As a young woman in a misogynistic culture, I wanted people to know I “wasn’t like other girls.” I was intimidated by confident, feminine women. I didn’t think I could do what they did, so I devalued their skill set and their strengths. I identified with Buffy, not Cordelia. With Cady or even Janis, definitely not Regina.
But as I’ve grown, I’ve come to realize I am like other girls, and that’s not a bad thing at all. So today a post celebrating Mean Girls of Pop Culture (when I was still young enough to be aware of it) and the lessons I learned from them.
Cher from Clueless
I guess it’s open to debate how “mean” Cher really is. What she taught me was how to make my lack of interest in a man truly known – just shove him away from me with full force while yelling. For a bonus and to make sure he gets the point, say “As IF!” loudly for all to hear.
Quinn from Daria
Quinn taught me that being cute isn’t about being a certain size, but about having a certain outlook on life. As she said “Cute is not a look. It’s an attitude. It’s a way of being.”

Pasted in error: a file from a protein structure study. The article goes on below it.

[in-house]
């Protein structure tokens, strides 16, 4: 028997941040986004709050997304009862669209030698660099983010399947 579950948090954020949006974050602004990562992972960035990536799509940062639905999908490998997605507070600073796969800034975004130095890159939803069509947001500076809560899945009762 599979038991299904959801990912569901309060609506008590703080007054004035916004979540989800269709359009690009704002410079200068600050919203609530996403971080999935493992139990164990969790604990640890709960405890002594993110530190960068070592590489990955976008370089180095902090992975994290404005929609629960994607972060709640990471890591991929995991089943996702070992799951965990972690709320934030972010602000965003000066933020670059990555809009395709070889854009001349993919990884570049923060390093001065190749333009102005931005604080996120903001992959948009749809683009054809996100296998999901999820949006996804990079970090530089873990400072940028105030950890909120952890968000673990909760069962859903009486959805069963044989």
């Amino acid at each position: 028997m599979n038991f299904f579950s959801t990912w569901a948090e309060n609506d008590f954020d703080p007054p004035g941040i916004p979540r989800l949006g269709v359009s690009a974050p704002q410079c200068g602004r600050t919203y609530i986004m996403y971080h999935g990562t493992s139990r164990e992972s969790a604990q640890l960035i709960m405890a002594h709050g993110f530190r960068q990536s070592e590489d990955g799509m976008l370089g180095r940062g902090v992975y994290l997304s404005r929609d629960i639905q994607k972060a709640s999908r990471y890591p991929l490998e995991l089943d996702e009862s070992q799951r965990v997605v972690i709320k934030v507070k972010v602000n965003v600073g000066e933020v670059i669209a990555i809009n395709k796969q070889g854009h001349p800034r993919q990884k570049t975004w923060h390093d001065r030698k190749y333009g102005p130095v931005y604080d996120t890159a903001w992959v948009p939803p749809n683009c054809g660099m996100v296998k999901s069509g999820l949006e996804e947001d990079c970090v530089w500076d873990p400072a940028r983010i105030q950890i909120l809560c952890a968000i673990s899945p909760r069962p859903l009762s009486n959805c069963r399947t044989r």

Cordelia from Buffy
While it’s easy to overlook Cordelia’s academic achievements, she maintained high grades while being highly involved in extra curricular activities and avoiding being eaten by monsters on a weekly basis. Cordelia also knew how to spend her time on her goals, not anyone else’s.
Regina from Mean Girls
We can’t have a post about Mean Girls without discussing Queen Bee of them all, Regina George. Regina taught me about social exchanges, how to keep someone wanting more, and how to tell a guy off entirely.
What are some life lessons you’ve learned from Mean Girls of TV, movies, or books?
Lucille Bluth on self-assuredness and passive aggression: “If that’s a veiled criticism about me, I won’t hear it and I won’t respond to it.”